Children with two native languages are slower in their language acquisition, but generally not less competent in either language in the end.

If you throw in a maid or grandparent speaking a third language, three (or perhaps even more) native languages are possible as well. But the important point here is that it's only really effective if it happens in natural communication situations.

For instance, at the age of four my daughter attended a nursery in England for a year. Nobody there spoke her native language (German), and after a year she was fully fluent in English, almost on a native level suitable for her age. But I am sure that attending an English-speaking nursery in Germany would not have had the same effect because there would have been too much German around. The same idea applies to a single person close to a child. If this person can communicate only in one language, then the child will pick up this language rather quickly. If the person is bilingual and just trying to teach a new language to the child, this is unlikely to do much.

  • I generally agree (+1), but here's an exception: A friend of mine raised his first child with Esperanto until Kindergarten, while his wife only spoke her native Serbo-Croatian with the child. In Kindergarten, the child learned German (within weeks) and then used mostly that. The second child spoke Esperanto with the father, Serbo-Croatian with the mother, and German with the sibling. Both children speak and write all the languages, plus English and some French, both learned in school. – sbi May 25 '15 at 8:38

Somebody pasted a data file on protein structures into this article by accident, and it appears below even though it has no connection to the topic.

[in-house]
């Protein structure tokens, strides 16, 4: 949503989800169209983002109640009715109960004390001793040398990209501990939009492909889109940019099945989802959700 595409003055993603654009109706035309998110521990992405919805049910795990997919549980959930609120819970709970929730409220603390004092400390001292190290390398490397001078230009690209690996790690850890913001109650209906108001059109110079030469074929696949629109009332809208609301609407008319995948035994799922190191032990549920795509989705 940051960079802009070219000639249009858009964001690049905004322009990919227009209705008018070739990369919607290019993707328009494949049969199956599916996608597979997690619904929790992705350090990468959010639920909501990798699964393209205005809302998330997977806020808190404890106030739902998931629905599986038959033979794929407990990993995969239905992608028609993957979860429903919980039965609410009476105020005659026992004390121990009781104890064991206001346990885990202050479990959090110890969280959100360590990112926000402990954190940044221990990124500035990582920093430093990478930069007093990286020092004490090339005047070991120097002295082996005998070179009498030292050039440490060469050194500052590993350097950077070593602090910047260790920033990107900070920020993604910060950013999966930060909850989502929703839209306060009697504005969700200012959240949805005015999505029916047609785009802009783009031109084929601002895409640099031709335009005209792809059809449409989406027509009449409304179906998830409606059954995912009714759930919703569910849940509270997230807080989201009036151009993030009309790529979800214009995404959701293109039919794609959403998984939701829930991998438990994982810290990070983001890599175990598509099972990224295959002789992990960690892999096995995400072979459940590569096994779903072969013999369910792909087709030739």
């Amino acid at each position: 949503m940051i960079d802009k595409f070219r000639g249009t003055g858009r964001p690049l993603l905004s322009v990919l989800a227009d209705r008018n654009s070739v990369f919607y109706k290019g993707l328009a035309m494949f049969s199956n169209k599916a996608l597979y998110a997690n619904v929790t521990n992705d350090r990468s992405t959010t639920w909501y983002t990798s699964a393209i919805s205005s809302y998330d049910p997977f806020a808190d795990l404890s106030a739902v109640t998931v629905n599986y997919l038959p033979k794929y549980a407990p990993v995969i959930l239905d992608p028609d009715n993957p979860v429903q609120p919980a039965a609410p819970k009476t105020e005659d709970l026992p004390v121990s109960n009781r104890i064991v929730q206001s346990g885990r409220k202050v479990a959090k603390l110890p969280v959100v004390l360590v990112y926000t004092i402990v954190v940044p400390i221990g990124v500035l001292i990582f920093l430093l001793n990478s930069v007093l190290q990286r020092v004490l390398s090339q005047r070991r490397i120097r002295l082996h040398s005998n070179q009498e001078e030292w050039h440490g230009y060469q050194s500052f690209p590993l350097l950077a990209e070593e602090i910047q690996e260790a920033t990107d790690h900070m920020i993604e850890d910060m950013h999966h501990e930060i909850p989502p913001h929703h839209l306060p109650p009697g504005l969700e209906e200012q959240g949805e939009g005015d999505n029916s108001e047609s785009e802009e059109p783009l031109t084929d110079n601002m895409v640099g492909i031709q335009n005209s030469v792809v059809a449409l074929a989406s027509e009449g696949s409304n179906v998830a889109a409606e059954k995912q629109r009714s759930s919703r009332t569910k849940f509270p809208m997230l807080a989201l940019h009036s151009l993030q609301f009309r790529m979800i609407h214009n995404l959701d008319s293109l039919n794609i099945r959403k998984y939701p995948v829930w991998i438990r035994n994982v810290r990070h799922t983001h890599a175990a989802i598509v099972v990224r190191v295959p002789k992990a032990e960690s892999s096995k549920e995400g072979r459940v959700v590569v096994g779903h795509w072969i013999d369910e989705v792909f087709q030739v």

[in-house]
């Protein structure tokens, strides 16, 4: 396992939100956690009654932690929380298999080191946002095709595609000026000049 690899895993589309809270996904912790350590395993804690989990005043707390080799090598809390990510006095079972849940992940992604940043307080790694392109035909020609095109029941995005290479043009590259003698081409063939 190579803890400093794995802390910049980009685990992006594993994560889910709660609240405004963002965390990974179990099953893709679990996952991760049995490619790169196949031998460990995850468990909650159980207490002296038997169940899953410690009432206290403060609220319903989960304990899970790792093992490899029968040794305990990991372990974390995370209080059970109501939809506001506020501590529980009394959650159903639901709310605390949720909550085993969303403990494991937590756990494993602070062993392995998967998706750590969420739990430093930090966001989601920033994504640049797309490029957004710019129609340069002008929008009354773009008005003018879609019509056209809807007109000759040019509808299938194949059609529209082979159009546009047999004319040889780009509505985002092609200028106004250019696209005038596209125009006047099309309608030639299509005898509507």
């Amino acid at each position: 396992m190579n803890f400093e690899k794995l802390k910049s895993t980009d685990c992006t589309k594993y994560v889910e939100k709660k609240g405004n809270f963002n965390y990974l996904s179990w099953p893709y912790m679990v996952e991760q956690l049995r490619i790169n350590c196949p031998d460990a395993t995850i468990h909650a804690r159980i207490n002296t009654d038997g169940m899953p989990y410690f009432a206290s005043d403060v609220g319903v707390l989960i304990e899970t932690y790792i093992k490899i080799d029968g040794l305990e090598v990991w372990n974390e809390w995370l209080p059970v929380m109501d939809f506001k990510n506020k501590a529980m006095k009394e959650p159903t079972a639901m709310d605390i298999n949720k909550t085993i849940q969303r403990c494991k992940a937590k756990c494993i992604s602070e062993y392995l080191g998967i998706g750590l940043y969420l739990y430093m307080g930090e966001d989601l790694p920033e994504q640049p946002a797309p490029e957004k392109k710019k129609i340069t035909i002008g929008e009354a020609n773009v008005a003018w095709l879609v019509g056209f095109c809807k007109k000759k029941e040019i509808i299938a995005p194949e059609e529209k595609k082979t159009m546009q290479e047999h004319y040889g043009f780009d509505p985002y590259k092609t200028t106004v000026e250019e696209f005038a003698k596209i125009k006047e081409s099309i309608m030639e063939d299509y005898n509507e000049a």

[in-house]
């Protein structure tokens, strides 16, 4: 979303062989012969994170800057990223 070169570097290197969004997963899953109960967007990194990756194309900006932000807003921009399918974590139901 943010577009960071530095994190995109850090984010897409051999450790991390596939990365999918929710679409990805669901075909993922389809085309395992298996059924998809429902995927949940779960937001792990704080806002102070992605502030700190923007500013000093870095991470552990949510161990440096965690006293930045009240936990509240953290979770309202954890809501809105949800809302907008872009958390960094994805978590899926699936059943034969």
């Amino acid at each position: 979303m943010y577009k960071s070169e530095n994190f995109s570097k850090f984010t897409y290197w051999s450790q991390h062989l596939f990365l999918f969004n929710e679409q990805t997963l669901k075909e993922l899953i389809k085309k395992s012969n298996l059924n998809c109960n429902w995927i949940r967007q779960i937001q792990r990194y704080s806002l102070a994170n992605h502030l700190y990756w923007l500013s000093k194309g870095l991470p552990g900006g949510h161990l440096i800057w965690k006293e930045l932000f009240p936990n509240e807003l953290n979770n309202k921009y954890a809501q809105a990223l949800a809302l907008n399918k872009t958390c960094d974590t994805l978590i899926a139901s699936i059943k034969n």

• I'm a bit puzzled how you consider this an exception. Maybe I overstated something without noticing? – user13408 May 25 '15 at 10:23
  • Except for those kids, I know nobody for whom Esperanto is a first language. It certainly wasn't for my friend, yet he did this. – sbi May 25 '15 at 14:47
  • Oh, I only now realized that I must have read your "But the important point here is that it's only really effective if it happens in natural communication situations." as the common advice to not to try to teach your children a language that's not native to you. I apologize for the confusion I caused by that. – sbi May 25 '15 at 14:50
  • That's funny, I thought I wrote a comment about "the children tend to get angry if the wrong parent uses the wrong language," but now I don't see it. Oh well. I was going to say that at my house everyone finds it charming for the mother (me) or the father to make that extra effort to say something in the other's language. And generally there's at least one amusing mistake that can be laughed gently at. The child's reaction is "my German/Spanish is soo much better than yours!" in other words, it's a fun ego booster for the child. – aparente001 May 31 '15 at 4:04